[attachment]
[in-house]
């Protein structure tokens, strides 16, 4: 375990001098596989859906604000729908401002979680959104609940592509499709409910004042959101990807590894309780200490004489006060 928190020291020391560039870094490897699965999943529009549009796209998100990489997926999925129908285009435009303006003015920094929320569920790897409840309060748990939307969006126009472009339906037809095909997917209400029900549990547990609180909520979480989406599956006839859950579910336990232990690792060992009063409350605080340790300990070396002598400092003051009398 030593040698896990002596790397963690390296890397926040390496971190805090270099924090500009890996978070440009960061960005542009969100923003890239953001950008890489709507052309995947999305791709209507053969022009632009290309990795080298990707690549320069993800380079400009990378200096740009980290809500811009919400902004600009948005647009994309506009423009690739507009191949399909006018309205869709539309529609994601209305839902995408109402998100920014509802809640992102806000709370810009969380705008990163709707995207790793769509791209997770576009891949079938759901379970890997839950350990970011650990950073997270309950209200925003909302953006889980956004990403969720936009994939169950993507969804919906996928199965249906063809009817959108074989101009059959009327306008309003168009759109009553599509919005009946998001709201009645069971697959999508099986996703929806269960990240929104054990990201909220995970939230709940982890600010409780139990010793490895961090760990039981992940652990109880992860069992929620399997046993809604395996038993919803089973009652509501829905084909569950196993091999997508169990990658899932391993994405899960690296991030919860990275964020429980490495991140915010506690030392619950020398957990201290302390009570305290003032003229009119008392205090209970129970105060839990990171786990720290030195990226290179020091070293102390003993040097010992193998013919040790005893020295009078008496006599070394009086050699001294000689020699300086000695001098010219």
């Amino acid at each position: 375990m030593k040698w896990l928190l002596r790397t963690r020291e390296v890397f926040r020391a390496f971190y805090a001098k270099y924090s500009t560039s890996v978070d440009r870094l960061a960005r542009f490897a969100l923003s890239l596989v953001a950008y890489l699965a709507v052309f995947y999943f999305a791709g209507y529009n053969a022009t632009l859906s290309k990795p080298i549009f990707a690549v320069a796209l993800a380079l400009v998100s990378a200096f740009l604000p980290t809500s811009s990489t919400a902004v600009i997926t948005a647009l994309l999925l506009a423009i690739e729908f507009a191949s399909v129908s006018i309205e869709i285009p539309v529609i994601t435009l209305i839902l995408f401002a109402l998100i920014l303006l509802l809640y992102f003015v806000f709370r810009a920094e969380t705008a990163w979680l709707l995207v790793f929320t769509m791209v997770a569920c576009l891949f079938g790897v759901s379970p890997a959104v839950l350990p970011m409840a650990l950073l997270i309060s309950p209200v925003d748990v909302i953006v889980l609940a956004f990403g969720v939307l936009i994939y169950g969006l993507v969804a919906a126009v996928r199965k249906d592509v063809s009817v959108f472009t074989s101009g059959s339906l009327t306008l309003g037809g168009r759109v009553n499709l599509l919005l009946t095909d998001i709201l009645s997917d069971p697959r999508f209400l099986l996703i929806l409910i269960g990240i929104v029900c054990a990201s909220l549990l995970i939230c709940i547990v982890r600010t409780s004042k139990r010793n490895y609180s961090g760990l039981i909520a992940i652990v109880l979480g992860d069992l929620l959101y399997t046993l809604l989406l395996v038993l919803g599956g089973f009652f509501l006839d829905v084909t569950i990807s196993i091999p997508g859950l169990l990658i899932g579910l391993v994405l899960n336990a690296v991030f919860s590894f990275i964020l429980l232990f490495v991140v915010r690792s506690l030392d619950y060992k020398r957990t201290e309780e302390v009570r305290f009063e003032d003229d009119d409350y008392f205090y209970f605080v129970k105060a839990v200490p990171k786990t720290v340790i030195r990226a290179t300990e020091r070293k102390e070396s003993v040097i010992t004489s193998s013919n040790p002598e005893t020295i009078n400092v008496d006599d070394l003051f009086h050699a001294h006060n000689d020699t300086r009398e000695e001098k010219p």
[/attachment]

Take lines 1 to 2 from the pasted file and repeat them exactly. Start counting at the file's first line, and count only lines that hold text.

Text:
[in-house]
């Protein structure tokens, strides 16, 4: 375990001098596989859906604000729908401002979680959104609940592509499709409910004042959101990807590894309780200490004489006060 928190020291020391560039870094490897699965999943529009549009796209998100990489997926999925129908285009435009303006003015920094929320569920790897409840309060748990939307969006126009472009339906037809095909997917209400029900549990547990609180909520979480989406599956006839859950579910336990232990690792060992009063409350605080340790300990070396002598400092003051009398 030593040698896990002596790397963690390296890397926040390496971190805090270099924090500009890996978070440009960061960005542009969100923003890239953001950008890489709507052309995947999305791709209507053969022009632009290309990795080298990707690549320069993800380079400009990378200096740009980290809500811009919400902004600009948005647009994309506009423009690739507009191949399909006018309205869709539309529609994601209305839902995408109402998100920014509802809640992102806000709370810009969380705008990163709707995207790793769509791209997770576009891949079938759901379970890997839950350990970011650990950073997270309950209200925003909302953006889980956004990403969720936009994939169950993507969804919906996928199965249906063809009817959108074989101009059959009327306008309003168009759109009553599509919005009946998001709201009645069971697959999508099986996703929806269960990240929104054990990201909220995970939230709940982890600010409780139990010793490895961090760990039981992940652990109880992860069992929620399997046993809604395996038993919803089973009652509501829905084909569950196993091999997508169990990658899932391993994405899960690296991030919860990275964020429980490495991140915010506690030392619950020398957990201290302390009570305290003032003229009119008392205090209970129970105060839990990171786990720290030195990226290179020091070293102390003993040097010992193998013919040790005893020295009078008496006599070394009086050699001294000689020699300086000695001098010219």